I think the Day of the Dead Holiday is a great Holiday to share with kids. What? Why would I want to teach my kids about death and skeletons? November 1st, Day of the Dead, is a great opportunity to talk about death in a positive way about how our loved ones who may be gone but are still with us in spirit. As a family, we use the day to share the Chocolate Cake Moments that we had with someone special who we miss. And, of course, decorate with fabulous bright colors, candy skulls, and have a party where you eat, eat, eat. Let’s not forget that. But let me explain why I love the Day of the Dead Holiday.

I spent part of my childhood in Mexico City. My father worked for Motorola and we lived in Mexico for four years while he was building a factory for the company. (I wish I could offer my kids the opportunity to live overseas for awhile, but that’s another subject.) So, I went to middle and high school in Mexico City at the American School. Not only did I get to learn Spanish fluently but I really enjoyed some of the cultural traditions. During my first October in Mexico City, I got to see a transformation in the city. All of sudden every little store and street vendor had candy skulls out, which I thought were cool. The paper stores started displaying the colorful papel picado – or cut out tissue paper “flags” that show elaborately dressed skeletons enjoying various daily scenes of life. The fresh flower stalls suddenly had more yellow marigolds in stock and elaborate floral arrangements on display. Stores had little Day of the Dead shrines or altars set up to show you how to build your own. The shrines are just a physical way to put out things that remind you of your loved one. For us, it gets the family talking about how Grandpa loved this or that.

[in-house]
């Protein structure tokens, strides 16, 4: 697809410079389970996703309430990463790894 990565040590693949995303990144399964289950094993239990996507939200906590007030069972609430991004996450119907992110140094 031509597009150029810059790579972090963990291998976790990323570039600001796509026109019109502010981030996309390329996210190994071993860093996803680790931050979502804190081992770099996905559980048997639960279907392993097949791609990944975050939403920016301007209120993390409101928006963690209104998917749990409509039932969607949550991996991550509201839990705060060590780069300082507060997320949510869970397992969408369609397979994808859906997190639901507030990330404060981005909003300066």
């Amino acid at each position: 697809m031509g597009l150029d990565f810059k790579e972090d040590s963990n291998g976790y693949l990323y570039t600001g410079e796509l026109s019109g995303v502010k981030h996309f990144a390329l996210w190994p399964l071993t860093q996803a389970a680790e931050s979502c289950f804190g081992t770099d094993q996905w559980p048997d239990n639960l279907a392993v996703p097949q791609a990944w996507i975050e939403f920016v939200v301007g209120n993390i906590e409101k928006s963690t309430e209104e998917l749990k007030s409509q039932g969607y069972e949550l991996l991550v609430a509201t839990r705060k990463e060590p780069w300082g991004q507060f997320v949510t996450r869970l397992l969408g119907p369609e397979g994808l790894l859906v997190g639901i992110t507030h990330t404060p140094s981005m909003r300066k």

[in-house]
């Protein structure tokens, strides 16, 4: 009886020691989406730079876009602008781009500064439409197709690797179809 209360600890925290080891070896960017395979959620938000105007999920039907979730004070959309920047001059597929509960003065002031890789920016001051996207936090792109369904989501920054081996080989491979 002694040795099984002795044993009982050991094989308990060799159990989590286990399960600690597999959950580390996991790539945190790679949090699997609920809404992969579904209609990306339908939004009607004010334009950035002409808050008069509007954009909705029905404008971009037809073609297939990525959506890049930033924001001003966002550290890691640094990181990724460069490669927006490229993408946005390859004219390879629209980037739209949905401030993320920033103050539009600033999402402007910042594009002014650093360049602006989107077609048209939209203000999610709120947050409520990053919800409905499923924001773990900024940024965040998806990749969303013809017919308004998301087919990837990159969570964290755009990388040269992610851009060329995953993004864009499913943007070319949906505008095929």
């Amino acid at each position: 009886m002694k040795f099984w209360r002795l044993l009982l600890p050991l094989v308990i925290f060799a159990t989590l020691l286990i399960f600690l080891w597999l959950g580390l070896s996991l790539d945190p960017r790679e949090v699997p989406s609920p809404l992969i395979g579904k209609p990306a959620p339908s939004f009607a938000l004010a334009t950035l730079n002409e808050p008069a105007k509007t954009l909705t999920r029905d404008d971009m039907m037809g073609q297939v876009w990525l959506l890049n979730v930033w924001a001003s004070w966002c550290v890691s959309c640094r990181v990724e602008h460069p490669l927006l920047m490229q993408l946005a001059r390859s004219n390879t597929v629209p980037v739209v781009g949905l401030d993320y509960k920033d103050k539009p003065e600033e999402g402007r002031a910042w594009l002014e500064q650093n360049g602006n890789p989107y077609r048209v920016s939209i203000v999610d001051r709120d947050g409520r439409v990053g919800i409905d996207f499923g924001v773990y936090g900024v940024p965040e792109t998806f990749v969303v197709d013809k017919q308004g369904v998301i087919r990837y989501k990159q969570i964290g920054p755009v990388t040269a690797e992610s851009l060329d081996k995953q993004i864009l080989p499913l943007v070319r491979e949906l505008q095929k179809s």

So, I loved all of the color and pageantry and funny skeleton art, but when I saw what people did on Day of the Dead, I came to appreciate what the day is about. On November 1st, Day of the Dead, people would either head to the cemeteries or have a party in their homes that was all about celebrating their dead loved ones. Sounds odd, right? But here’s the thing. The Mexican culture embraces death as just another aspect of life. It is not to be feared. And when you are gone, you are not truly gone. Here in the US, we tend to silently mourn for our dead loved ones. Once the funeral is over, the grieving and remembrance becomes a private affair. On Day of the Dead in Mexico, you throw one heck of a party for your loved ones. You serve their favorite food, maybe play their favorite music. Your Day of the Dead shrine has pictures of your loved ones, you leave out some of their favorite food, or other objects that represent what they loved or meant to you in life. It is a way to remember and celebrate their life. It is thought that the spirits of your dead loved ones come and share in this party. Whether you believe that or not, Day of the Dead is a great way to remember the Chocolate Cake Moments you had with someone special who is gone. I want someone to throw me a party when I am gone.

Does your family celebrate Day of the Dead? Tell me how.

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Tags: Family Celebrations · Holiday Traditions